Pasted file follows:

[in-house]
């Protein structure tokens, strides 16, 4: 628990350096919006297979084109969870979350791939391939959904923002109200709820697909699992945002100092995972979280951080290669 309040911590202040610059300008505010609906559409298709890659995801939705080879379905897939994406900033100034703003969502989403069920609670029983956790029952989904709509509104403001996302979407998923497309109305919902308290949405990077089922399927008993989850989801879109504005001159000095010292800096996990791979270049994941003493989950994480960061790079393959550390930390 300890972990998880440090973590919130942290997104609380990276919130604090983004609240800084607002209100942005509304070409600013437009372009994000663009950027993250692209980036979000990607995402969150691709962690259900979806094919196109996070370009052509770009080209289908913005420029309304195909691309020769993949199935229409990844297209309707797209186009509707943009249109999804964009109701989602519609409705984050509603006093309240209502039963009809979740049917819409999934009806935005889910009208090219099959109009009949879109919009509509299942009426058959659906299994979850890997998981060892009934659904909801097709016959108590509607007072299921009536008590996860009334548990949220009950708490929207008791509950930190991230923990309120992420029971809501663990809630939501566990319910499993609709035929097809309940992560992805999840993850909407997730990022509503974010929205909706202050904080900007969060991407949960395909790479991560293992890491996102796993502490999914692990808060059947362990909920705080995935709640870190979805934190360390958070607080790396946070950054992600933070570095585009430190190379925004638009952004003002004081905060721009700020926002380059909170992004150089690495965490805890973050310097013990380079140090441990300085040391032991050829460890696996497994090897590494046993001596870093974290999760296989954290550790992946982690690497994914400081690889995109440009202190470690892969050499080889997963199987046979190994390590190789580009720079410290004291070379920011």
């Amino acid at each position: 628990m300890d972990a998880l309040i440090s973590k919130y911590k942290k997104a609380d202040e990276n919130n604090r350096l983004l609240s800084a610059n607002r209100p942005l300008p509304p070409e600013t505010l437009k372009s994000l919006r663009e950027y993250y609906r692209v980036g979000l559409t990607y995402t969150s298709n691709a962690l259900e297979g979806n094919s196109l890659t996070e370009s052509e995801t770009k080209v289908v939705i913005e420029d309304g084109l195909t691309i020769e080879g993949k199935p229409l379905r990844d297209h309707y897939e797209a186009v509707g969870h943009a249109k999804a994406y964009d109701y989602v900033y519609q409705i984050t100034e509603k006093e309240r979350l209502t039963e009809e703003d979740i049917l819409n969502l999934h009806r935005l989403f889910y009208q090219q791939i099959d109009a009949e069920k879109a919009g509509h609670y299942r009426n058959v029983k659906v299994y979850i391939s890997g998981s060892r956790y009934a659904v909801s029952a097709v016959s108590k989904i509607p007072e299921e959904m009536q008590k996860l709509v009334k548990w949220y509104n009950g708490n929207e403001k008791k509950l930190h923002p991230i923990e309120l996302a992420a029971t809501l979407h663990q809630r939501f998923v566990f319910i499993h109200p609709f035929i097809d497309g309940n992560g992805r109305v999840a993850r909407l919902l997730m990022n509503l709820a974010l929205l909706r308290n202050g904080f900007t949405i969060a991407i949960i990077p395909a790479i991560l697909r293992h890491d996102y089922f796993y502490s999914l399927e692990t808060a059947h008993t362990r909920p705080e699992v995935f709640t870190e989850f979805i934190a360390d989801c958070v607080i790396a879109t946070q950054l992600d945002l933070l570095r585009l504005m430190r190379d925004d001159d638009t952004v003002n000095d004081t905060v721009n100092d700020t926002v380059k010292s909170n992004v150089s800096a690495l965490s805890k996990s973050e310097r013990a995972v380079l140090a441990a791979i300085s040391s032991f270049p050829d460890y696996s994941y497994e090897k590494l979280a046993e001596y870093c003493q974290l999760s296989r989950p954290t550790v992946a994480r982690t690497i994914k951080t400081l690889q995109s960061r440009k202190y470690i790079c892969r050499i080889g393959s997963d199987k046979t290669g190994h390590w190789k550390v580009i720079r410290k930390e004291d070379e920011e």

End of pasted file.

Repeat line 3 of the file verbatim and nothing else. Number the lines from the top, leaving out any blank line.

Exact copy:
């Amino acid at each position: 628990m300890d972990a998880l309040i440090s973590k919130y911590k942290k997104a609380d202040e990276n919130n604090r350096l983004l609240s800084a610059n607002r209100p942005l300008p509304p070409e600013t505010l437009k372009s994000l919006r663009e950027y993250y609906r692209v980036g979000l559409t990607y995402t969150s298709n691709a962690l259900e297979g979806n094919s196109l890659t996070e370009s052509e995801t770009k080209v289908v939705i913005e420029d309304g084109l195909t691309i020769e080879g993949k199935p229409l379905r990844d297209h309707y897939e797209a186009v509707g969870h943009a249109k999804a994406y964009d109701y989602v900033y519609q409705i984050t100034e509603k006093e309240r979350l209502t039963e009809e703003d979740i049917l819409n969502l999934h009806r935005l989403f889910y009208q090219q791939i099959d109009a009949e069920k879109a919009g509509h609670y299942r009426n058959v029983k659906v299994y979850i391939s890997g998981s060892r956790y009934a659904v909801s029952a097709v016959s108590k989904i509607p007072e299921e959904m009536q008590k996860l709509v009334k548990w949220y509104n009950g708490n929207e403001k008791k509950l930190h923002p991230i923990e309120l996302a992420a029971t809501l979407h663990q809630r939501f998923v566990f319910i499993h109200p609709f035929i097809d497309g309940n992560g992805r109305v999840a993850r909407l919902l997730m990022n509503l709820a974010l929205l909706r308290n202050g904080f900007t949405i969060a991407i949960i990077p395909a790479i991560l697909r293992h890491d996102y089922f796993y502490s999914l399927e692990t808060a059947h008993t362990r909920p705080e699992v995935f709640t870190e989850f979805i934190a360390d989801c958070v607080i790396a879109t946070q950054l992600d945002l933070l570095r585009l504005m430190r190379d925004d001159d638009t952004v003002n000095d004081t905060v721009n100092d700020t926002v380059k010292s909170n992004v150089s800096a690495l965490s805890k996990s973050e310097r013990a995972v380079l140090a441990a791979i300085s040391s032991f270049p050829d460890y696996s994941y497994e090897k590494l979280a046993e001596y870093c003493q974290l999760s296989r989950p954290t550790v992946a994480r982690t690497i994914k951080t400081l690889q995109s960061r440009k202190y470690i790079c892969r050499i080889g393959s997963d199987k046979t290669g190994h390590w190789k550390v580009i720079r410290k930390e004291d070379e920011e």